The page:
Advertisement

Conservation Genetics Resources

, Volume 2, Supplement 1, pp 229–231 | Cite as

Isolation and characterization of 12 polymorphic tetranucleotide microsatellite loci in the apostlebird (Struthidea cinerea)

  • L. A. Rollins
  • C. E. Holleley
  • J. Wright
  • A. F. Russell
  • S. C. Griffith
Technical Note

Abstract

The apostlebird (Struthidea cinerea) is an Australian endemic passerine belonging to the Corcoracidae family. The species is highly gregarious throughout the year and the name of the species refers to the apparent prevalence of social groups of around 12 birds. The species is becoming a model system for the study of sociality in vertebrates, which will require the analysis of relatedness, paternity and maternity. We characterize 12 microsatellite loci tested for polymorphism on 25 individuals from a population in western New South Wales, Australia. The number of alleles ranged from 4 to 9 per locus. Expected heterozygosities ranged from 0.69 to 0.88. This microsatellite panel will facilitate future studies that will advance our understanding of dispersal processes, inbreeding avoidance and reproductive skew in social animals.

Keywords

Apostlebird Microsatellite Struthidea cinerea Corcoracidae Primers 

Notes

Acknowledgments

We thank Barbara Hefti-Gautschi from Ecogenics GmbH (Zurich, Switzerland). This work was funded by grants from the Australian Research Council to AFR and SCG.

References

  1. Armour JAL, Neumann R, Gobert S, Jeffreys AJ (1994) Isolation of human simple repeat loci by hybridization selection. Hum Mol Genet 3:599–605CrossRefPubMedGoogle Scholar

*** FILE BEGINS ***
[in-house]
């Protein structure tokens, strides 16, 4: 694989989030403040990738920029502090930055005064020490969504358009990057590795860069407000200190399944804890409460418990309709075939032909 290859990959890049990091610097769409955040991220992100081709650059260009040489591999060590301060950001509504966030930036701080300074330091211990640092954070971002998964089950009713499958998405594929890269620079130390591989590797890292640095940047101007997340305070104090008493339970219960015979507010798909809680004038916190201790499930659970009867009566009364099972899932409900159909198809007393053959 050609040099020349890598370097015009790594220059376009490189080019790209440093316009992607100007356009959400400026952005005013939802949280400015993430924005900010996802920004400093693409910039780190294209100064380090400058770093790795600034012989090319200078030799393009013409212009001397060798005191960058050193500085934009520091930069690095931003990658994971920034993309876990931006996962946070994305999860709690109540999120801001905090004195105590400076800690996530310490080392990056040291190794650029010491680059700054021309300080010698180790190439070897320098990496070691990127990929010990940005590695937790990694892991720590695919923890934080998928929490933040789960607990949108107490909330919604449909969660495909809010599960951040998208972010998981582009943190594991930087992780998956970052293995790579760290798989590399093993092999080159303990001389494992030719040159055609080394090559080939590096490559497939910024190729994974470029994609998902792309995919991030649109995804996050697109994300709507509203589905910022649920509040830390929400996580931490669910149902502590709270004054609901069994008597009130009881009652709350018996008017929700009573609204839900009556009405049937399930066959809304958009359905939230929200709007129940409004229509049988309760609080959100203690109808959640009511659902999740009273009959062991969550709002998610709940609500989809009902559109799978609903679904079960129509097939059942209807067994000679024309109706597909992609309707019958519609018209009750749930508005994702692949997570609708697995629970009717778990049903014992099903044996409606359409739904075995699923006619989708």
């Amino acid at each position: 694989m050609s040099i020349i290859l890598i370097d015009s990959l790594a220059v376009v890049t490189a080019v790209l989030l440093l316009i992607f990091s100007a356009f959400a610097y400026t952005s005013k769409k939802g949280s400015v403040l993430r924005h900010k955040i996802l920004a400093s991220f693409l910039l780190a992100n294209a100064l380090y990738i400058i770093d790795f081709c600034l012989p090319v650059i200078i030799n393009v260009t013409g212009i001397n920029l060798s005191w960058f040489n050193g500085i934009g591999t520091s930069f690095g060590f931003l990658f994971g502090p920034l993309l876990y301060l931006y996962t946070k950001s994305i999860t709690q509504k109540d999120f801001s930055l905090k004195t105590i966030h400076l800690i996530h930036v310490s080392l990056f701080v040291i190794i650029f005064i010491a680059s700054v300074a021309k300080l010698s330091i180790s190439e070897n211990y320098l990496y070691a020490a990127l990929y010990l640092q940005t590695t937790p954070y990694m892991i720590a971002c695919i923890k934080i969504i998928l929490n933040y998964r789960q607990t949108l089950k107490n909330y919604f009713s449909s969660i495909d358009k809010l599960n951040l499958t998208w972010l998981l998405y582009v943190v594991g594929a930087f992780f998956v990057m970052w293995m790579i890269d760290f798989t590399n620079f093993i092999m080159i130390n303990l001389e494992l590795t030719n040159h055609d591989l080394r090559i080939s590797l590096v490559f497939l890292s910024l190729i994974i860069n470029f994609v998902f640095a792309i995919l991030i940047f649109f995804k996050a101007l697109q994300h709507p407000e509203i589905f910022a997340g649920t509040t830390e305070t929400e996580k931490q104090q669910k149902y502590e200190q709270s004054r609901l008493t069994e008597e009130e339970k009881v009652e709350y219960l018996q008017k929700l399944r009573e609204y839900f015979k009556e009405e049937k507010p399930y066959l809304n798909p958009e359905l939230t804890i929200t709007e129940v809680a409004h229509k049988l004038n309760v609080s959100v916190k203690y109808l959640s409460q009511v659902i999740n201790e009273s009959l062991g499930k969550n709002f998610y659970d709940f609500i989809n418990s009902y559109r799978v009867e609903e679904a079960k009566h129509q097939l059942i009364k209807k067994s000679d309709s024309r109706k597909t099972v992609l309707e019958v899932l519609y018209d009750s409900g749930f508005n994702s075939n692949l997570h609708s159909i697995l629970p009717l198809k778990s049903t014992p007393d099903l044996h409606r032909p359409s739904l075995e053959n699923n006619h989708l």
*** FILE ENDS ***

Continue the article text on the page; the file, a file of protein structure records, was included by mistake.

2. Chapman G (1998) The social life of the apostelbird Struthidea cinerea. Emu 98:178–183CrossRefGoogle Scholar
  3. Excoffier L, Laval G, Schneider S (2005) Arlequin ver. 3.0: an integrated software package for population genetics data analysis. Evol Bioinform Online 1:47–50PubMedGoogle Scholar
  4. Gautschi B, Tenzer I, Müller JP, Schmid B (2000a) Isolation and characterization of microsatellite loci in the bearded vulture (Gypaetus barbatus) and cross-amplification in three old world vulture species. Mol Ecol 9:2193–2195CrossRefPubMedGoogle Scholar
  5. Gautschi B, Widmer A, Koella J (2000b) Isolation and characterization of microsatellite loci in the dice snake (Natrix tessellata). Mol Ecol 9:2192–2193CrossRefGoogle Scholar
  6. Griesser M, Barnaby J, Schneider NA, Figenschau N, Wright J, Griffith SC, Kazem A, Russell AF (2009) Influence of winter ranging behaviour on the social organization of a cooperatively breeding bird species, the apostlebird. Ethology 115:888–896CrossRefGoogle Scholar
  7. Heinsohn R, Cockburn A (1994) Helping is costly to young birds in cooperatively breeding white-winged choughs. Proc R Soc Lond B 256:293–298CrossRefGoogle Scholar
  8. Neilan BA, Wilton AN, Jacobs D (1997) A universal procedure for primer labelling of amplicons. Nucleic Acids Res 25:2938–2939CrossRefPubMedGoogle Scholar
  9. Schuelke M (2000) An economic method for the fluorescent labeling of PCR fragments. Nat Biotechnol 18:233–234CrossRefPubMedGoogle Scholar
  10. Woxwold IA (2004) Breeding ecology and group dynamics of the apostlebird. Aust J Zool 52:561–581CrossRefGoogle Scholar
  11. Woxwold IA, Mulder RA, Magrath MJL (2006a) Contributions to care vary with age, sex, breeding status and group size in the cooperatively breeding apostlebird. Anim Behav 72:63–73CrossRefGoogle Scholar
  12. Woxwold IA, Adcock GJ, Mulder RA (2006b) Fine-scale genetic structure and dispersal in cooperatively breeding apostlebirds. Mol Ecol 15:3139–3146CrossRefGoogle Scholar

Copyright information

© Springer Science+Business Media B.V. 2009

Authors and Affiliations

  • L. A. Rollins
    • 1
  • C. E. Holleley
    • 1
  • J. Wright
    • 2
  • A. F. Russell
    • 1
    • 3
  • S. C. Griffith
    • 1
  1. 1.Department of Brain, Behaviour and EvolutionMacquarie UniversitySydneyAustralia
  2. 2.Institute of BiologyNorwegian University of Science and TechnologyTrondheimNorway
  3. 3.Department of Animal and Plant SciencesUniversity of SheffieldSheffieldUK

Personalised recommendations